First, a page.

India’s 2017 diesel imports may rise to highest since at least 2011
SINGAPORE: India‘s diesel imports this year may rise to the highest since at least 2011 as refiners shut down to upgrade their units to meet new fuel standards and as warmer temperatures spur demand, said five industry sources.
The imports have supported the Asian diesel market which would otherwise have collapsed under a flood of Chinese exports. The Singapore diesel crack margin rose to a more than two-month high of over $11 a barrel to Dubai crude on Friday, Reuters data showed.
India’s state-owned refiners are already seeking or have bought up to 967,000 tonnes of diesel through July, according to tender data published by Reuters. That exceeds then-record imports of 962,000 tonnes in 2016, according to full-year government data going back to 2011.
The upgrades to meet new Euro IV fuel standards implemented on April 1 and warmer temperatures are boosting diesel imports into the world’s third-largest oil consumer, said Sri Paravaikkarasu, head of East of Suez Oil for oil consultants FGE.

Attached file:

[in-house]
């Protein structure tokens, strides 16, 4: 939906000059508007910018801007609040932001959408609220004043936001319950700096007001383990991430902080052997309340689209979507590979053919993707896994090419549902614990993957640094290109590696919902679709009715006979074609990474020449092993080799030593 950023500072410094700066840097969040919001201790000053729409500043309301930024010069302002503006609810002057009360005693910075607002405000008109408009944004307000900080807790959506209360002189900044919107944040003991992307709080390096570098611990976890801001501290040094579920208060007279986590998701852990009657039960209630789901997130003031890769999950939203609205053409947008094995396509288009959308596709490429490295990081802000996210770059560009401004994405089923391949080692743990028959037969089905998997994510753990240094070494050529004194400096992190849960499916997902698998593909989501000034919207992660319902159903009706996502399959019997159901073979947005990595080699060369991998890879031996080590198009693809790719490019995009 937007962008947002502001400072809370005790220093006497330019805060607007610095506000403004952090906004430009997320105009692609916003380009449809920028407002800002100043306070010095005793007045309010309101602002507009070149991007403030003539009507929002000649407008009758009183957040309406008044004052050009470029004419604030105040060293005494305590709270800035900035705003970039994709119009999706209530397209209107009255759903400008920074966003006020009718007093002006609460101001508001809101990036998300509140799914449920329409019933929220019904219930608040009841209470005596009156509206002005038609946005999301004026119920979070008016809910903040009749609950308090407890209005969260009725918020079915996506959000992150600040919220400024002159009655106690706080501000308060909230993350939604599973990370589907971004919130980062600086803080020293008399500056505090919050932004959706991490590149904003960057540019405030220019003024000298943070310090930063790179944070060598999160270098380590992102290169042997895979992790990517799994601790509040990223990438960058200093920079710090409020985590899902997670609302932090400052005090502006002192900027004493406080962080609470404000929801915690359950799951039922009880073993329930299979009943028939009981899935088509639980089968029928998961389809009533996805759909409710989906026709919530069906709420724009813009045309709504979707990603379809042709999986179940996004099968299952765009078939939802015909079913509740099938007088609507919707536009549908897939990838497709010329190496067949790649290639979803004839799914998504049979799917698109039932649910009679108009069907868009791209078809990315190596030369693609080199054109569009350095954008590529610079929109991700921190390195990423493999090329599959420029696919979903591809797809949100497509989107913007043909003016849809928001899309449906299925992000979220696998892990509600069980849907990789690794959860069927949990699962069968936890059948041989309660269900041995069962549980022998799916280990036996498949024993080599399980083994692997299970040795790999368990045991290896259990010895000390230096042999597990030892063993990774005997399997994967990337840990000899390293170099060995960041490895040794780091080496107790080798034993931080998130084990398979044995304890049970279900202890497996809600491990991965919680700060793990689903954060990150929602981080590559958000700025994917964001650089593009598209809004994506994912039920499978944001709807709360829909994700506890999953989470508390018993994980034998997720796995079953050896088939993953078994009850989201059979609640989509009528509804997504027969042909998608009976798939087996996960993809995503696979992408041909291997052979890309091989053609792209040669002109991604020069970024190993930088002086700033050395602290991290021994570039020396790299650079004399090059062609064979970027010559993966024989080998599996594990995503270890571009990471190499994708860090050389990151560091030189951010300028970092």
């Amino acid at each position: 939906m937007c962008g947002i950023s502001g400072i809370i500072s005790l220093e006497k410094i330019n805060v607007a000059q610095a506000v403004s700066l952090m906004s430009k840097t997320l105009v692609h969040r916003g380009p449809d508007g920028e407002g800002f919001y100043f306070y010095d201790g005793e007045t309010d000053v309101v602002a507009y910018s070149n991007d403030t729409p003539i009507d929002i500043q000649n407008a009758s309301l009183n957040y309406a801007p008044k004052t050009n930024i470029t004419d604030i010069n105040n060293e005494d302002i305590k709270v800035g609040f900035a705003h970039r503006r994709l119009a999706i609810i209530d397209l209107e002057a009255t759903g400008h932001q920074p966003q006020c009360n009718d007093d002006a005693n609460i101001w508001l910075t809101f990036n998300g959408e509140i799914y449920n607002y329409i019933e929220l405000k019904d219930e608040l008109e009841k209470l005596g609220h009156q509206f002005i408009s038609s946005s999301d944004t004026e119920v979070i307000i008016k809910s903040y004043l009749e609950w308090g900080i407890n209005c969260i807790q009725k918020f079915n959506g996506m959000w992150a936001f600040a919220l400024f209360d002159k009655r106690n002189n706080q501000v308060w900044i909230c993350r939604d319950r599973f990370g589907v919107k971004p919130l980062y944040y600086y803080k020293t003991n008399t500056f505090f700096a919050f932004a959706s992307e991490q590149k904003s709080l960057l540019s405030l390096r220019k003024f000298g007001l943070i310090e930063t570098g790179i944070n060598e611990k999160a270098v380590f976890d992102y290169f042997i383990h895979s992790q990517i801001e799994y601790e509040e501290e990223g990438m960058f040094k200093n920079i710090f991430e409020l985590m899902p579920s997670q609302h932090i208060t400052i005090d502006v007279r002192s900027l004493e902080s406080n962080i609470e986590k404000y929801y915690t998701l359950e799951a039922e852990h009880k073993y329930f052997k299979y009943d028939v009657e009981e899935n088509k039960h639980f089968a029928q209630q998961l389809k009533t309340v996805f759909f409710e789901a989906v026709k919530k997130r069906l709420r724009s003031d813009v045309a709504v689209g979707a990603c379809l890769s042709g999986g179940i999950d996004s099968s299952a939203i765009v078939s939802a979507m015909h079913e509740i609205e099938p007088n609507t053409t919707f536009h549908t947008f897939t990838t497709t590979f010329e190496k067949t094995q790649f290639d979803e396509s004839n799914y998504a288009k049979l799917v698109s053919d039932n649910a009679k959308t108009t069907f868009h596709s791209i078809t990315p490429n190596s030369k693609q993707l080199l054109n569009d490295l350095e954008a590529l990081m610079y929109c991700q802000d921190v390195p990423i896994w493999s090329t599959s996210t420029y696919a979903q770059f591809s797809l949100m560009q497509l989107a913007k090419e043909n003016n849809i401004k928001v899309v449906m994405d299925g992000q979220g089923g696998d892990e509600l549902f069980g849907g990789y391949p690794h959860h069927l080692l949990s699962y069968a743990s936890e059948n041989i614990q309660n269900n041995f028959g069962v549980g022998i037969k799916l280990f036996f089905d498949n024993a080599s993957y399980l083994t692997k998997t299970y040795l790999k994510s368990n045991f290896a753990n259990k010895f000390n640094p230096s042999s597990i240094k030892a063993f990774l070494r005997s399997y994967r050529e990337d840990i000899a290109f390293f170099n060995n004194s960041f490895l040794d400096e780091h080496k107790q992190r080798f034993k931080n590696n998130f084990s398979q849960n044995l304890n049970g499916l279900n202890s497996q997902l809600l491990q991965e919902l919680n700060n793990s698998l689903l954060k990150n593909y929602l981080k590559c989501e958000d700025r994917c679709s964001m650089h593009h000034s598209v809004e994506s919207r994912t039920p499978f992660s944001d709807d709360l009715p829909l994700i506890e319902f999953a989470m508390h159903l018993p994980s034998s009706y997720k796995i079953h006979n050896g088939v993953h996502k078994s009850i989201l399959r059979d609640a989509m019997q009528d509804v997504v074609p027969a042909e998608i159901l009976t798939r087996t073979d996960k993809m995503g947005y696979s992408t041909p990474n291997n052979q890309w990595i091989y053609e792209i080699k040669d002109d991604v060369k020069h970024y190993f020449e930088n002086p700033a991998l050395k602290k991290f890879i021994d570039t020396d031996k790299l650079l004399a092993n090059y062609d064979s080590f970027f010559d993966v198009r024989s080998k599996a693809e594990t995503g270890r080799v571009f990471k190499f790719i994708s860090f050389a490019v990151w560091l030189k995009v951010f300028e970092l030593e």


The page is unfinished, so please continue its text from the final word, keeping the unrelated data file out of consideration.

“Extreme temperatures in various states lifted (diesel) demand both in the agricultural and power sector in May,” she told Reuters. “While there were downpours early this month, indicating early arrival of the monsoon, some states continue to face warm weather.”
Heavy maintenance at Indian Oil Corp and Chennai Petroleum Corp Ltd as they upgrade units are also boosting diesel shipments, she said.
India’s HPCL-Mittal Energy Ltd (HMEL), part owned by Hindustan Petroleum Corp Ltd, delayed the start-up of its Bathinda refinery in northern Punjab state by a fortnight to the end of this month. The plant had been shut for works that would increase its ability to produce cleaner diesel.
While monsoon rains typically reduce the need for diesel used in irrigation pumps, the curtailed supply because of the maintenance shutdowns will likely continue to boost imports into the country, FGE’s Paravaikkarasu said.
India is a net exporter of diesel with its refinery production usually enough to meet domestic demand, limiting imports. But the change in fuel standards has boosted imports of cleaner diesel while it has exported more lower sulphur diesel, traders said.
India’s diesel demand is expected to rise to record levels again this year as a slew of infrastructure projects boosts the use of the fuel, although a government-induced cash shortage will hold growth to its slowest in three years.
Diesel demand is expected to grow by 3 percent this year, lower than the 5.1 percent growth in 2016, FGE’s Paravaikkarasu said.